Sunday, January 16, 2011

Empty Shelves in Georgia - Indian Potatoes

The stark grocery shelves in Georgia this week serve as a reminder to each of us that we need to prepare.  I almost feel guilty posting on Sunday until I remember that it is God's purpose to keep body and soul together.  This week I reviewed the story of Joseph sold into Egypt.  God prepared him to be in Egypt during a time of plenty so he could offer life saving food to his family during the times of want.  Each of us must prepare.

Our family bought potatoes last October when they dropped to 10 cents a pound.  We have eaten these potatoes for 3-1/2 months.  We have 6 weeks more storage of fresh potatoes.  We have enjoyed them mashed, baked, fried in potato skillets, Indian potatoes (recipe follows), and in soups.  It cost less than $20 for a 20 week supply for our family of 10.  Potatoes have 45% per serving of the RDA for Vitamin C if the skin is included in the meal.  This is a smart investment if the climate allows for storage.

The 25 pounds of rice that we purchased for $7.00 in the summer lasted easily 3 months with heavy use. We use rice under stir fries, gravies and curry soups; in soup, in chicken and rice dishes cooked in the crock pot and oven, in rice pudding, in jambalaya, pork fried rice and meatballs...

Flour dropped from $2.00 for 5 pounds to $.80 a 5 pound bag.  We bought a years supply of white flour.  We put it outside when temperatures were below freezing for 2-3 days.  This killed any larvae that may have been in the packaging.  Flour will store well if frozen for 48 hours and put in water proof containers.

Celery dropped to 20 cents a bunch at Thanksgiving.  I bought 8 bunches.  We are still enjoying the celery in soups.  It is still crunchy.

We have enjoyed a couple of turkeys from Thanksgiving sales, 80% lean ground beef has been on sale for $1.68 per pound.  I brown 10 pounds at a time, drain the fat and rinse the meat with hot water unless I am cooking to add calories and flavor. I freeze the browned meat in meal size portions.  For people with severely restricted diets due to allergies or intolerance's, the fat and flavor are needed.

Chicken hind quarters purchased for 40 cents a pound are prepared the same way: boiled, boned, and frozen in meal size portions.  The broth from boiling the chicken is used in a big pot of soup.

Other loss leaders over the last few months have allowed us to have all the cottage cheese we wanted; pasta, cake mixes, and pineapple tidbits to last over a year.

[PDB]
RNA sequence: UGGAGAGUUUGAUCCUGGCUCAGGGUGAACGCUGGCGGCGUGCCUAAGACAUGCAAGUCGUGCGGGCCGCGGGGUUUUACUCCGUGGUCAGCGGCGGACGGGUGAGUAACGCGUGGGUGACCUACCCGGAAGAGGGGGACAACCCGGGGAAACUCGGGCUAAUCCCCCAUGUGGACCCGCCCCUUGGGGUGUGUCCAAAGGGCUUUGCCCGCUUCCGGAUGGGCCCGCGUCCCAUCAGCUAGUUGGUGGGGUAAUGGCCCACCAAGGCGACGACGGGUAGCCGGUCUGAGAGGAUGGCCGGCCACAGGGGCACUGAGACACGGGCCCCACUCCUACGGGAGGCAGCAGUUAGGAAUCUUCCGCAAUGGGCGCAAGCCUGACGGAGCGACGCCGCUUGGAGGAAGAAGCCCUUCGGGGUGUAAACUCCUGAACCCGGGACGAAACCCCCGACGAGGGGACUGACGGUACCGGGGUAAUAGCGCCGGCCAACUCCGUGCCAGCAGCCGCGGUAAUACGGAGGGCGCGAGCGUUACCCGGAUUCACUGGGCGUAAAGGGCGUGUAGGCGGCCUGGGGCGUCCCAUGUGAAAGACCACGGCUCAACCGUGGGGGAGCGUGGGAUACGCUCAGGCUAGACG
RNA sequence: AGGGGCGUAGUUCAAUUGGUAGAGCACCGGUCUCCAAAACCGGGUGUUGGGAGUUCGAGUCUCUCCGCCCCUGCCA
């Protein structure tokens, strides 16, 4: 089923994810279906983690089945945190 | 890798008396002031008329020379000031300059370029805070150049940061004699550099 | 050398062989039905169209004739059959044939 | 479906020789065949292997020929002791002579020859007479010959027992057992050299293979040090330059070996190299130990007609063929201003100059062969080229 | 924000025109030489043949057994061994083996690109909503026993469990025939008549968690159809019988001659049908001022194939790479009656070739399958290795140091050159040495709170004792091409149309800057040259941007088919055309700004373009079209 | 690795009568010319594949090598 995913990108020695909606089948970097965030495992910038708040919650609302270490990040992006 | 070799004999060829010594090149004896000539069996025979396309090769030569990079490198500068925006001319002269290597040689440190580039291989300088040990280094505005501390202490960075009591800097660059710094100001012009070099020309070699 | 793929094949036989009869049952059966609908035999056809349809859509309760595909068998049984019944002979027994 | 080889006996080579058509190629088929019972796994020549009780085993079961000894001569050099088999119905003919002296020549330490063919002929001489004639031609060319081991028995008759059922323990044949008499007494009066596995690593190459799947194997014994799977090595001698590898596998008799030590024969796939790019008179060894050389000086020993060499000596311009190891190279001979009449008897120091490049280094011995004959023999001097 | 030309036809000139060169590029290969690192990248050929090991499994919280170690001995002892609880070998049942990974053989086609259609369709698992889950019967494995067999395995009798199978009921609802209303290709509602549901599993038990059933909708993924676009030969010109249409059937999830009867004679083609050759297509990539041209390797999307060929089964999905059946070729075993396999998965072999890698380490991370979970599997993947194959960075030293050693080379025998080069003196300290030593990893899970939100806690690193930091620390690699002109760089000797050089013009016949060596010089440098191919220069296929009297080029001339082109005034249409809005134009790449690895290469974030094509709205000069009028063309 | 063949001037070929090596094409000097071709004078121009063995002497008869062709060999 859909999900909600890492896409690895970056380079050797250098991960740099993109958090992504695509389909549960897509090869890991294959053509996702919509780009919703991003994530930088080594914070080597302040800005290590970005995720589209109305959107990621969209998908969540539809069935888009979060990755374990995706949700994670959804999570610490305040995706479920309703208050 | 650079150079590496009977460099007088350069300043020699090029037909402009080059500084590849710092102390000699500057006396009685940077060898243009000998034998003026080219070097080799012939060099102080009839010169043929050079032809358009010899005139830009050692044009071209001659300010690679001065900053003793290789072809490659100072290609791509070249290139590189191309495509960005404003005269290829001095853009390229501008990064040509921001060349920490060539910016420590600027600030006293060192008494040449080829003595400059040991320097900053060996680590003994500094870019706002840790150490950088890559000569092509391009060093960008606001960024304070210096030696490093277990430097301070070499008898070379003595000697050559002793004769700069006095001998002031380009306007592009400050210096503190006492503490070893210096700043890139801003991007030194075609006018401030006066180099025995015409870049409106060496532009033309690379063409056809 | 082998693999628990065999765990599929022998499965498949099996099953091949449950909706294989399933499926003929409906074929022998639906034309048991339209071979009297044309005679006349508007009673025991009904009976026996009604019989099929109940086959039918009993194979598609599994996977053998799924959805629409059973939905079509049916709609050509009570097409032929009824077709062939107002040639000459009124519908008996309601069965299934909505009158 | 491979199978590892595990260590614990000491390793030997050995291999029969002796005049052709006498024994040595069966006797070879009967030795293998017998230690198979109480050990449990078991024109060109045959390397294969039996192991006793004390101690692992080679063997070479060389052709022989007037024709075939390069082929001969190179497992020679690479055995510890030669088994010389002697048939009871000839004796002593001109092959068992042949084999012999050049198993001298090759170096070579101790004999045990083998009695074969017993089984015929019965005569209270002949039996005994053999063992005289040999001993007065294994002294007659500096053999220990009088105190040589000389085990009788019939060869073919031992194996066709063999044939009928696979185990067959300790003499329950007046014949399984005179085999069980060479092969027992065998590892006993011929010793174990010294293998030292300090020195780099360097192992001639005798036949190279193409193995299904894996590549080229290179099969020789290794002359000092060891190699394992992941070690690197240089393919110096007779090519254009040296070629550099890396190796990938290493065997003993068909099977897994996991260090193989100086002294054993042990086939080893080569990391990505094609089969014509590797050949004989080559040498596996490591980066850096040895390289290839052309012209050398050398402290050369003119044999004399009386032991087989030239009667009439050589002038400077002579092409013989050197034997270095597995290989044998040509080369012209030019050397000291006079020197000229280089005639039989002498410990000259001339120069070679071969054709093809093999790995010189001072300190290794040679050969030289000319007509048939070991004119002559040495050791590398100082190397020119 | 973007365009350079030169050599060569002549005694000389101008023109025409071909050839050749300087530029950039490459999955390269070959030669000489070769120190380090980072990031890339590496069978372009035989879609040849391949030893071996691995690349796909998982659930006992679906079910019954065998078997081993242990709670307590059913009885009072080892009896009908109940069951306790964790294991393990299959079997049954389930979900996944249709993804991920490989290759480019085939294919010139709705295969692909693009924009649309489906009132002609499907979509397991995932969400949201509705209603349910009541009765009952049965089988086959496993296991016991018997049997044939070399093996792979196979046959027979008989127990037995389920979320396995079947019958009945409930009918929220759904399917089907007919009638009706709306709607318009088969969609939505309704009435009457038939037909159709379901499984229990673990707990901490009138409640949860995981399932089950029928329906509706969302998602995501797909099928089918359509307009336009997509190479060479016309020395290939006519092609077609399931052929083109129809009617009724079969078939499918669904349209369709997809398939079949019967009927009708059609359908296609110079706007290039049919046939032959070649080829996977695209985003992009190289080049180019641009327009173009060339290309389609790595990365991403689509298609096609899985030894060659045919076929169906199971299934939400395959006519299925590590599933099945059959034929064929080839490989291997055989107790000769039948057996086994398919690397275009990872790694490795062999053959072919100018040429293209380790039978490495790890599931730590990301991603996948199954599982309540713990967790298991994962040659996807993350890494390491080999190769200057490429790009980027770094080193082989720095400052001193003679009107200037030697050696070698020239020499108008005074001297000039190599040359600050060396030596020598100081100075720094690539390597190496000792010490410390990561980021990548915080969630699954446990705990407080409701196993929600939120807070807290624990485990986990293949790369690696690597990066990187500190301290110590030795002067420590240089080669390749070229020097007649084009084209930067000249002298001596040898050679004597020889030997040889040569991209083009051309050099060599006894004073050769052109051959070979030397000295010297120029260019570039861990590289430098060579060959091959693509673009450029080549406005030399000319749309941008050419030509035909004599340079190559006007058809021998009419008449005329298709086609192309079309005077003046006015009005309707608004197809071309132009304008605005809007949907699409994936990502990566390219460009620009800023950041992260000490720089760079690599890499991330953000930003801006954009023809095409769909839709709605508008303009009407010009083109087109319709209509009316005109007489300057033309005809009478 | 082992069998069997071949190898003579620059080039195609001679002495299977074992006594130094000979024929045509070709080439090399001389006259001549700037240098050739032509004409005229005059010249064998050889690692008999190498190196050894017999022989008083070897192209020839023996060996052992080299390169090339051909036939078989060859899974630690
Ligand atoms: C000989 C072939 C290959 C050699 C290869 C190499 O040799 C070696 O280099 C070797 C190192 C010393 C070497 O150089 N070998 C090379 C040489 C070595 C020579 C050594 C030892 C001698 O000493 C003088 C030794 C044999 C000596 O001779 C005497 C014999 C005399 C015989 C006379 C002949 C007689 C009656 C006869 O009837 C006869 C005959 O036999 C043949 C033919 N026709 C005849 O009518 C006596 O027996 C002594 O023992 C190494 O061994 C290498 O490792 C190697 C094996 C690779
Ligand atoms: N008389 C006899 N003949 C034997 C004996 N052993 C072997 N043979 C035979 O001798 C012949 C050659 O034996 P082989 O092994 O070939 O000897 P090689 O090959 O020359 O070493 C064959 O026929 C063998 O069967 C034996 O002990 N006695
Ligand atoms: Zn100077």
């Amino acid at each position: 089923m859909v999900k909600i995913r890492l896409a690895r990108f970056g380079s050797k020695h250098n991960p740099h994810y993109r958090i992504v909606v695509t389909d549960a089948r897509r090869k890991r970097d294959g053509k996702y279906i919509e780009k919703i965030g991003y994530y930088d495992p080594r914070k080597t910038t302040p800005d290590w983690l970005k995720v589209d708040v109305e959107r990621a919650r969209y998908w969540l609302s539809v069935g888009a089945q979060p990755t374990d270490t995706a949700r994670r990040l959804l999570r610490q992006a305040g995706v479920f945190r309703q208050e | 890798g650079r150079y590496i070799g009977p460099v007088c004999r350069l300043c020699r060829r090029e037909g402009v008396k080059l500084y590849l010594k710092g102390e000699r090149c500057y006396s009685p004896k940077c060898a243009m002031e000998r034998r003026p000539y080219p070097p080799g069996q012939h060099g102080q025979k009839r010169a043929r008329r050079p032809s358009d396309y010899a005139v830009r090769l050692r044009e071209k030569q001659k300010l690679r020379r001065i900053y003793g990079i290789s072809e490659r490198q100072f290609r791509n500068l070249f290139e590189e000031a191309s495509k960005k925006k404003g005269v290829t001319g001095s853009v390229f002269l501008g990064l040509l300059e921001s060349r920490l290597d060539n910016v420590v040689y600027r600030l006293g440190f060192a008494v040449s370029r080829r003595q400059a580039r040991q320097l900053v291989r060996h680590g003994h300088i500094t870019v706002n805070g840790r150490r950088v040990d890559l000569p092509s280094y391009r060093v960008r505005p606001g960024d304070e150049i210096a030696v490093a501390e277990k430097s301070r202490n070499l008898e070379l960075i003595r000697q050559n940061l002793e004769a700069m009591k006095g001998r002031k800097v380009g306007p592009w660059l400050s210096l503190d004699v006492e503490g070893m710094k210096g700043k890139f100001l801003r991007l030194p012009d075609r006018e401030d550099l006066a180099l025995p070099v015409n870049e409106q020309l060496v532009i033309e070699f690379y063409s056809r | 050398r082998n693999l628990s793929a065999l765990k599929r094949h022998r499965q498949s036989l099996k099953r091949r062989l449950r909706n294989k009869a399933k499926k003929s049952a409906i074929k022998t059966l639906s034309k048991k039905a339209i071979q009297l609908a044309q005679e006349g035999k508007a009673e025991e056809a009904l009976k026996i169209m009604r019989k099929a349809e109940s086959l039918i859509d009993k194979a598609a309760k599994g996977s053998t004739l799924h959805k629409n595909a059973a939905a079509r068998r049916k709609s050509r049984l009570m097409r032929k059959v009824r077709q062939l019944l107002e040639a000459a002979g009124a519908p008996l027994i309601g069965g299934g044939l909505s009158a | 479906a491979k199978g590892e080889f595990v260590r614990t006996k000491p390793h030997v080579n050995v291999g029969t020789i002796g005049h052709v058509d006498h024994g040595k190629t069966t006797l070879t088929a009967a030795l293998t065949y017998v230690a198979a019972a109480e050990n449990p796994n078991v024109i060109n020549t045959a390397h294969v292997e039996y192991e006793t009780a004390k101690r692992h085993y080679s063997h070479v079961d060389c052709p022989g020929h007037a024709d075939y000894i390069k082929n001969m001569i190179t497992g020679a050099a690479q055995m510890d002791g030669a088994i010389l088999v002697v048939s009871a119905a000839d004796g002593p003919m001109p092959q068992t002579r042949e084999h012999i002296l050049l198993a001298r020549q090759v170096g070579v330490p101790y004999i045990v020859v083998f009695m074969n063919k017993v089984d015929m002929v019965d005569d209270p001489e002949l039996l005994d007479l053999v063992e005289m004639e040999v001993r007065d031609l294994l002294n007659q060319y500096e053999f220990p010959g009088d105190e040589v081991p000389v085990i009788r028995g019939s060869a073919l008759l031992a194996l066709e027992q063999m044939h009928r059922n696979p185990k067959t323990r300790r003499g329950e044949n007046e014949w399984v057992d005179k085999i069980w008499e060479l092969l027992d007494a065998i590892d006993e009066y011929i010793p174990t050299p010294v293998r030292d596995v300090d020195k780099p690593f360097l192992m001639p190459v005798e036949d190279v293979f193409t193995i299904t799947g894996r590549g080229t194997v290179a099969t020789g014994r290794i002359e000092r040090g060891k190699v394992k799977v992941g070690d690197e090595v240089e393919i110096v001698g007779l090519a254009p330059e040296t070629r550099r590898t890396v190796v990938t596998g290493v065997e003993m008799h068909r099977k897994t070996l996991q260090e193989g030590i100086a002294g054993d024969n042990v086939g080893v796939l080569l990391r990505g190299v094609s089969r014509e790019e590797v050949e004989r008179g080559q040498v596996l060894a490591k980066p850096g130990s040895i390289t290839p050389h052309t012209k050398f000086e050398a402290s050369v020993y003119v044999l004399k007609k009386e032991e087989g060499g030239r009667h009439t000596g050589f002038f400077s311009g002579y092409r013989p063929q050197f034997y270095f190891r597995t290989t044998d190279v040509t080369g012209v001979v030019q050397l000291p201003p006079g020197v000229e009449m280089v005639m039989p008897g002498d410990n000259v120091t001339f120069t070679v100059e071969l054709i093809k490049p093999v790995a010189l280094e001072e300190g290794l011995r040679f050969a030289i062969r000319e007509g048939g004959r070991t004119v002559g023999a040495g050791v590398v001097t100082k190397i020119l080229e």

Our homes are the most reliable place to have food stored for times of need.  It takes minimal amount of cash to buy and store what one uses on a regular basis.  Buying on loss leaders and using what one has allows families to store what they normally eat.  The more variety in a "normal diet" insures greater flexibility in times of need.

Here is a recipe that our family really enjoys.  Originally this is an aloo gobi recipe from the Internet.  At an Indian restaurant, we found this dish to also be served with cabbage instead of cauliflower. I've modified the spices so it is not hot.

Indian Potatoes (for 10)

2 Tablespoons of oil
5 pounds potatoes peeled and cut into 1/2 inch squares
1 small head of cabbage cut into wedges and halved again (or 1/2 head large cauliflower)
1 Tablespoon fresh ground ginger (purchased fresh in a jar from Indian store)
1 teaspoon cumin
1 teaspoon coriander
1/4 teaspoon turmeric
salt to taste
1/2 cup water

Put oil in large pot, add cabbage or cauliflower cut into large floweretts
Add potatoes.  Stir frequently.  Add spices and water.  Stir.
When potatoes are almost tender, I turn off the pot, cover the pot, and let the whole mixture steam.

Enjoy.

5 comments:

  1. My mother use to always freeze our flour and I never knew why. I will easily add white flour to my storage. Thanks for all the info.

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  2. There are so many reasons to love food storage. I've never seen celery that cheap - that's awesome!

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  3. Can you tell me how you store your potatoes and celery to last so long? I can never seem to keep them for a long time.

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  4. I'll post a picture to show the potato storage bins - it is simply in a plastic tote in the garage. If it gets really cold, I cover them with a blanket but they are not air tight.

    The celery is in the bottom crispers of our old fridge in the garage. This time the celery is staying crisper longer than in the foil last year. I am going to try and dehydrate some of it.

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  5. How are you able to find such good prices on things? Are you shopping at regular grocery stores? None of my stores have prices that cheap. I'm in Utah, and the potato sellers from Idaho along side the roads were selling potatoes for double or triple the price you could get them in the store. Do you follow ads? How do you do it?

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